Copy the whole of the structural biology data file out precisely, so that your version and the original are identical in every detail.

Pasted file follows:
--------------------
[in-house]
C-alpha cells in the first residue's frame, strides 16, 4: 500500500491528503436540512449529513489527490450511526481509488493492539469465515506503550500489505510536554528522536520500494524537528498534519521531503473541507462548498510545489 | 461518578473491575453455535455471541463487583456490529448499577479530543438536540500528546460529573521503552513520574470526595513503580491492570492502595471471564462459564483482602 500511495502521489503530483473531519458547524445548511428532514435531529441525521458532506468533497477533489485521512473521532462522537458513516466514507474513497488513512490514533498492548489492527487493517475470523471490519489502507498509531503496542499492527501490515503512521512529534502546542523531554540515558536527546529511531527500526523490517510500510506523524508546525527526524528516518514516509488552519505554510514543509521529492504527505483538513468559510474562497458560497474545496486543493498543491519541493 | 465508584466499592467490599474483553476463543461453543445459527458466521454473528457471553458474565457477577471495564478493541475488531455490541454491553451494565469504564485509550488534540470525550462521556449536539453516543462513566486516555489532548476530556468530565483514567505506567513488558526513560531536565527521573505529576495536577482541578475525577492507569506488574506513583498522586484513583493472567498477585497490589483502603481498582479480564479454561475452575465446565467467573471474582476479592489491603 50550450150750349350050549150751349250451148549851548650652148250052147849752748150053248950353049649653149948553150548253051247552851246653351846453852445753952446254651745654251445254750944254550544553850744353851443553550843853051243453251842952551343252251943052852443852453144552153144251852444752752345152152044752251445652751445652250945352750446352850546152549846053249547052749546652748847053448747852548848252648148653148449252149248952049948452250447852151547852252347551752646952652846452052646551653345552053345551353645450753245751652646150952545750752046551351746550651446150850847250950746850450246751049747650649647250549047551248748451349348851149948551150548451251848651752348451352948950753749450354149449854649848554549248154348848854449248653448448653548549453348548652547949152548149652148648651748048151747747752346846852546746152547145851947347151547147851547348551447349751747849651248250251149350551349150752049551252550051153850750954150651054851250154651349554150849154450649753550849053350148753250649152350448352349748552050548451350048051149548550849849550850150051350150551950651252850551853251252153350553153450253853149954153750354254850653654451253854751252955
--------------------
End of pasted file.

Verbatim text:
[in-house]
C-alpha cells in the first residue's frame, strides 16, 4: 500500500491528503436540512449529513489527490450511526481509488493492539469465515506503550500489505510536554528522536520500494524537528498534519521531503473541507462548498510545489 | 461518578473491575453455535455471541463487583456490529448499577479530543438536540500528546460529573521503552513520574470526595513503580491492570492502595471471564462459564483482602 500511495502521489503530483473531519458547524445548511428532514435531529441525521458532506468533497477533489485521512473521532462522537458513516466514507474513497488513512490514533498492548489492527487493517475470523471490519489502507498509531503496542499492527501490515503512521512529534502546542523531554540515558536527546529511531527500526523490517510500510506523524508546525527526524528516518514516509488552519505554510514543509521529492504527505483538513468559510474562497458560497474545496486543493498543491519541493 | 465508584466499592467490599474483553476463543461453543445459527458466521454473528457471553458474565457477577471495564478493541475488531455490541454491553451494565469504564485509550488534540470525550462521556449536539453516543462513566486516555489532548476530556468530565483514567505506567513488558526513560531536565527521573505529576495536577482541578475525577492507569506488574506513583498522586484513583493472567498477585497490589483502603481498582479480564479454561475452575465446565467467573471474582476479592489491603 50550450150750349350050549150751349250451148549851548650652148250052147849752748150053248950353049649653149948553150548253051247552851246653351846453852445753952446254651745654251445254750944254550544553850744353851443553550843853051243453251842952551343252251943052852443852453144552153144251852444752752345152152044752251445652751445652250945352750446352850546152549846053249547052749546652748847053448747852548848252648148653148449252149248952049948452250447852151547852252347551752646952652846452052646551653345552053345551353645450753245751652646150952545750752046551351746550651446150850847250950746850450246751049747650649647250549047551248748451349348851149948551150548451251848651752348451352948950753749450354149449854649848554549248154348848854449248653448448653548549453348548652547949152548149652148648651748048151747747752346846852546746152547145851947347151547147851547348551447349751747849651248250251149350551349150752049551252550051153850750954150651054851250154651349554150849154450649753550849053350148753250649152350448352349748552050548451350048051149548550849849550850150051350150551950651252850551853251252153350553153450253853149954153750354254850653654451253854751252955